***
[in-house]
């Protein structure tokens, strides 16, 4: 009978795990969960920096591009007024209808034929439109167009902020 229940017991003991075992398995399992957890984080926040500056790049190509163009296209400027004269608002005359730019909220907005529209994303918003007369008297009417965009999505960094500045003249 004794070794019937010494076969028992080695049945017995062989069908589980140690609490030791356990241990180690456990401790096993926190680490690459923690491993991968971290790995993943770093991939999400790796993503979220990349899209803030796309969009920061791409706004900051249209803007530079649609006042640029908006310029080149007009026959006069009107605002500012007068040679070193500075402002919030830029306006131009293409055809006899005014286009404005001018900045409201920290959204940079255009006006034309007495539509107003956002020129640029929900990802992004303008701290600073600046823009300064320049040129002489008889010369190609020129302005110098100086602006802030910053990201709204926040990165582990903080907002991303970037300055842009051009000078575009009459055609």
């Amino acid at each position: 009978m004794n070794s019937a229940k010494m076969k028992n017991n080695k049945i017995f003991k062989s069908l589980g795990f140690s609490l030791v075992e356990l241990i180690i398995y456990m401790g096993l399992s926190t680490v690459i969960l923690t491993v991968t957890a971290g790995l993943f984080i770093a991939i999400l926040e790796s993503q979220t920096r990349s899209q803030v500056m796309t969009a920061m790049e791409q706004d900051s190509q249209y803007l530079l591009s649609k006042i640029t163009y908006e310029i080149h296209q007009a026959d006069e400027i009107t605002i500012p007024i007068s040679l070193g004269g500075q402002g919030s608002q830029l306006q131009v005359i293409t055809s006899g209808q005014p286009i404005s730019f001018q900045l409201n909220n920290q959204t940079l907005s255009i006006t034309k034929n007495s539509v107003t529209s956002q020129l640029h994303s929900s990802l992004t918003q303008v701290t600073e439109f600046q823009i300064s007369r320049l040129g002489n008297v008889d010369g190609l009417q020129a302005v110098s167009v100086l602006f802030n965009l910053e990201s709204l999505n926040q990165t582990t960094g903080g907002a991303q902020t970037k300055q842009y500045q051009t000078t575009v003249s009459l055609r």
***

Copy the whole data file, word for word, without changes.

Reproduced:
[in-house]
């Protein structure tokens, strides 16, 4: 009978795990969960920096591009007024209808034929439109167009902020 229940017991003991075992398995399992957890984080926040500056790049190509163009296209400027004269608002005359730019909220907005529209994303918003007369008297009417965009999505960094500045003249 004794070794019937010494076969028992080695049945017995062989069908589980140690609490030791356990241990180690456990401790096993926190680490690459923690491993991968971290790995993943770093991939999400790796993503979220990349899209803030796309969009920061791409706004900051249209803007530079649609006042640029908006310029080149007009026959006069009107605002500012007068040679070193500075402002919030830029306006131009293409055809006899005014286009404005001018900045409201920290959204940079255009006006034309007495539509107003956002020129640029929900990802992004303008701290600073600046823009300064320049040129002489008889010369190609020129302005110098100086602006802030910053990201709204926040990165582990903080907002991303970037300055842009051009000078575009009459055609």
């Amino acid at each position: 009978m004794n070794s019937a229940k010494m076969k028992n017991n080695k049945i017995f003991k062989s069908l589980g795990f140690s609490l030791v075992e356990l241990i180690i398995y456990m401790g096993l399992s926190t680490v690459i969960l923690t491993v991968t957890a971290g790995l993943f984080i770093a991939i999400l926040e790796s993503q979220t920096r990349s899209q803030v500056m796309t969009a920061m790049e791409q706004d900051s190509q249209y803007l530079l591009s649609k006042i640029t163009y908006e310029i080149h296209q007009a026959d006069e400027i009107t605002i500012p007024i007068s040679l070193g004269g500075q402002g919030s608002q830029l306006q131009v005359i293409t055809s006899g209808q005014p286009i404005s730019f001018q900045l409201n909220n920290q959204t940079l907005s255009i006006t034309k034929n007495s539509v107003t529209s956002q020129l640029h994303s929900s990802l992004t918003q303008v701290t600073e439109f600046q823009i300064s007369r320049l040129g002489n008297v008889d010369g190609l009417q020129a302005v110098s167009v100086l602006f802030n965009l910053e990201s709204l999505n926040q990165t582990t960094g903080g907002a991303q902020t970037k300055q842009y500045q051009t000078t575009v003249s009459l055609r």